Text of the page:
Sarah Iannarone
Cameron, that's so inspiring. And it actually leads me to something that we get called a lot in national press, which is the whitest city in America, right? And you look at this. And to me, that says that the whitest city in America by demographics (and that's largely changing, too. We know that over half of the youth in Portland public schools are nonwhite, right?) But that shows me that being the necessarily demographically whitest city in America doesn't mean you have to be the most racist city in America. So what is the response to BRF telling you, not just about what Portland is, but what Portland can be. Like, what lessons are you learning about this city?
Cameron Whitten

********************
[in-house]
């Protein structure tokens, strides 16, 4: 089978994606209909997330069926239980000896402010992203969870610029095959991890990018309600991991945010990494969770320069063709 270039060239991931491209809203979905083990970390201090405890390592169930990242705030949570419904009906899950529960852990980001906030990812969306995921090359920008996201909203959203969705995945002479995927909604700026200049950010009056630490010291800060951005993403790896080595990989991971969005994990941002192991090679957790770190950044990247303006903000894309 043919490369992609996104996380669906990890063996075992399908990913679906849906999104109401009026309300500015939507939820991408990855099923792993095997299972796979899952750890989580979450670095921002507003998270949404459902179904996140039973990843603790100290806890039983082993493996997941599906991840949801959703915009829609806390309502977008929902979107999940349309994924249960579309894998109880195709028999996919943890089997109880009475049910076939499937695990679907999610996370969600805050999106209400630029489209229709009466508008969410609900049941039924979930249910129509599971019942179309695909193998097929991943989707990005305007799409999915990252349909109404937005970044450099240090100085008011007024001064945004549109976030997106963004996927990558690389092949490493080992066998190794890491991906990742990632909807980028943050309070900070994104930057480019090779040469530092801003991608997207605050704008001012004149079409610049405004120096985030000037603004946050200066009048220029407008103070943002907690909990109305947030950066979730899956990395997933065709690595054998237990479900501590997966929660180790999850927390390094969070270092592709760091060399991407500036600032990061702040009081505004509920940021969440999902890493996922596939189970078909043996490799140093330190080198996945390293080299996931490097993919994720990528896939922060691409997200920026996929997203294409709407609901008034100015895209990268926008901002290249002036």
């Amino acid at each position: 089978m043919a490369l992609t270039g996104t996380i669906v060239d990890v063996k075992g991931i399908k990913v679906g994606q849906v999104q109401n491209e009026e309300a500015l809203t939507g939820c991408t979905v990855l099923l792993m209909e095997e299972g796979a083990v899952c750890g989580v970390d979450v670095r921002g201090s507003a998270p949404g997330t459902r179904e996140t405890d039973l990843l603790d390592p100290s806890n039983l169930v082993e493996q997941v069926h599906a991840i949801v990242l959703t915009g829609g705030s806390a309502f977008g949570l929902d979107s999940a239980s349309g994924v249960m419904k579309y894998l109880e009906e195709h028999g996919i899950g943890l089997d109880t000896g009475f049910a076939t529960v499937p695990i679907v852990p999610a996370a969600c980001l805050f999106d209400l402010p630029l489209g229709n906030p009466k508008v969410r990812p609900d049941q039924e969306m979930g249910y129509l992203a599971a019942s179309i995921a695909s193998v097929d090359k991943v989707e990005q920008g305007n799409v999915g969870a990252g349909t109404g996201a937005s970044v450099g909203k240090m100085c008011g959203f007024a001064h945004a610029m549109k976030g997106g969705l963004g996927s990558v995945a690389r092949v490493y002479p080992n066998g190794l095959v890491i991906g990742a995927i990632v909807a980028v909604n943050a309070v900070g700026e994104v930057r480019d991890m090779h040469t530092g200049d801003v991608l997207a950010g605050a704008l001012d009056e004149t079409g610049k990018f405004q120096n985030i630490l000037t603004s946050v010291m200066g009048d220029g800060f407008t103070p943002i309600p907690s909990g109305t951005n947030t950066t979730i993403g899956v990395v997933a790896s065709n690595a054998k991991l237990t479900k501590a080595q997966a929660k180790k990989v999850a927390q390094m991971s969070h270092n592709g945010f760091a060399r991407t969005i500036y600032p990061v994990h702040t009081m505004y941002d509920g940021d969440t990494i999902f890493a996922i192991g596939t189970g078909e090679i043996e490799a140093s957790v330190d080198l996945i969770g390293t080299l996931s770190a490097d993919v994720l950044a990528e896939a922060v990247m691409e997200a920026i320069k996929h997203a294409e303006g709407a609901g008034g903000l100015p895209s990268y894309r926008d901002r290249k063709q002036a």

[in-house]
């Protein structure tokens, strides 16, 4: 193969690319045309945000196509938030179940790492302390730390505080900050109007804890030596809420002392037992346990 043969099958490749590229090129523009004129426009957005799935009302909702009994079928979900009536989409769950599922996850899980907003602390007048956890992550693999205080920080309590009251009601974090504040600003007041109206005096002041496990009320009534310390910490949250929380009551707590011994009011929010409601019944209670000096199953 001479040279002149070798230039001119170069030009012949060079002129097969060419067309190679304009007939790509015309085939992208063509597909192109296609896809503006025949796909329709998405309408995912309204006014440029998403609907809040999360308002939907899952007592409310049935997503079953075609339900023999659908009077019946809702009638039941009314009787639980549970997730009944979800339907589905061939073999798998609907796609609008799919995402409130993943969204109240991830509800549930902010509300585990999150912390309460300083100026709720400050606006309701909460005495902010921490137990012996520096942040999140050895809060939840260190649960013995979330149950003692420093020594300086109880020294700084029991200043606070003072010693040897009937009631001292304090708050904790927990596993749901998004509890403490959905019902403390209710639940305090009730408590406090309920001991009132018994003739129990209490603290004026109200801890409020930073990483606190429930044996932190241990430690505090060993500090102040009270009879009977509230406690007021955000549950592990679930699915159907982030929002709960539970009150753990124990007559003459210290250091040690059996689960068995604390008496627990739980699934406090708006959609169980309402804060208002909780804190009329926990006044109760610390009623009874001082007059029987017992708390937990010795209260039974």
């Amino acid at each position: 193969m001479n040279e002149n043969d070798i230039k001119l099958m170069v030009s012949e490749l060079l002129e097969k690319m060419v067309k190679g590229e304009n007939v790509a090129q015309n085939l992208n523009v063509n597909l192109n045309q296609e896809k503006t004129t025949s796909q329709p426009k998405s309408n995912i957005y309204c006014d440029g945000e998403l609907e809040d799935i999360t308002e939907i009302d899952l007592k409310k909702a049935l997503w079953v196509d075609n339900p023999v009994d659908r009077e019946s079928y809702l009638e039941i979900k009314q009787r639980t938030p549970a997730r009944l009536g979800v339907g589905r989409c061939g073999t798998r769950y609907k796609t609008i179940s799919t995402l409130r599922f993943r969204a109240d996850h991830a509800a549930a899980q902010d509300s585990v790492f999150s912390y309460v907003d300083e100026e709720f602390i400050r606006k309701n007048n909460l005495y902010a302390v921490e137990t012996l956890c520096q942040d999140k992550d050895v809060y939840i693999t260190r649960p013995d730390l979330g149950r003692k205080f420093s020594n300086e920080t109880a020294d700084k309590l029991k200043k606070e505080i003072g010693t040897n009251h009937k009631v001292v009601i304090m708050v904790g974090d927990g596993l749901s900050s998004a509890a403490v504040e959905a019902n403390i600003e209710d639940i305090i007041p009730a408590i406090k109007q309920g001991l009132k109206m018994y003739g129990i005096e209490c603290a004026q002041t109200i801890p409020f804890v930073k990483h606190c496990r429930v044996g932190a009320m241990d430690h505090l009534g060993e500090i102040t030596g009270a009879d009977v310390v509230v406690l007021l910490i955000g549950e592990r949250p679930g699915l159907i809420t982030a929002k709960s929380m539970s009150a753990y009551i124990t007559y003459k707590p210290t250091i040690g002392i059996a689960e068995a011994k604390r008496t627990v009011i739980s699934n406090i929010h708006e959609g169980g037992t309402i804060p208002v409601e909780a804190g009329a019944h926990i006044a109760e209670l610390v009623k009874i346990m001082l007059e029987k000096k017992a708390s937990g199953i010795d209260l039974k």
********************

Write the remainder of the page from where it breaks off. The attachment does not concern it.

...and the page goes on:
Yeah. Portland can be at the epicenter of crafting a new narrative of what a racially justice future can look like. You know, the Black Resilience Fund is not shy, and saying that our system is messed up and we need real systemic changes. And we are showing that with real, tangible impact in our community. And so, for Portlanders to come together and say, you know, we are fighting to ensure that we no longer have killer cops. That is not racial justice. Racial justice is thriving. It's not just not being killed. It is about actually investing in the lives of our Black Portlanders so that their lives matter, but also their needs. So that they can be fully embraced and celebrated and loved in this community. And so it is fascinating to sit here in the whitest major city in the United States, that has a long track record of being a part of a city and a state that has extremely discriminatory practices that have jeopardized and caused violence to Black, Brown, Indigenous communities in Oregon. To hear from folks that we've helped say things like, "Holding that check in my hand was when I finally felt I could come up for air." I found that to be powerful. And in the middle of the I can't breathe era to hear that... That's Portland. That's not New York. That's not LA. That is Portland. We're creating a powerful message that people across this country should pay attention to, that here we are in Portland, Oregon, showing that we can foster healing and build towards a future that we all want to be a part of.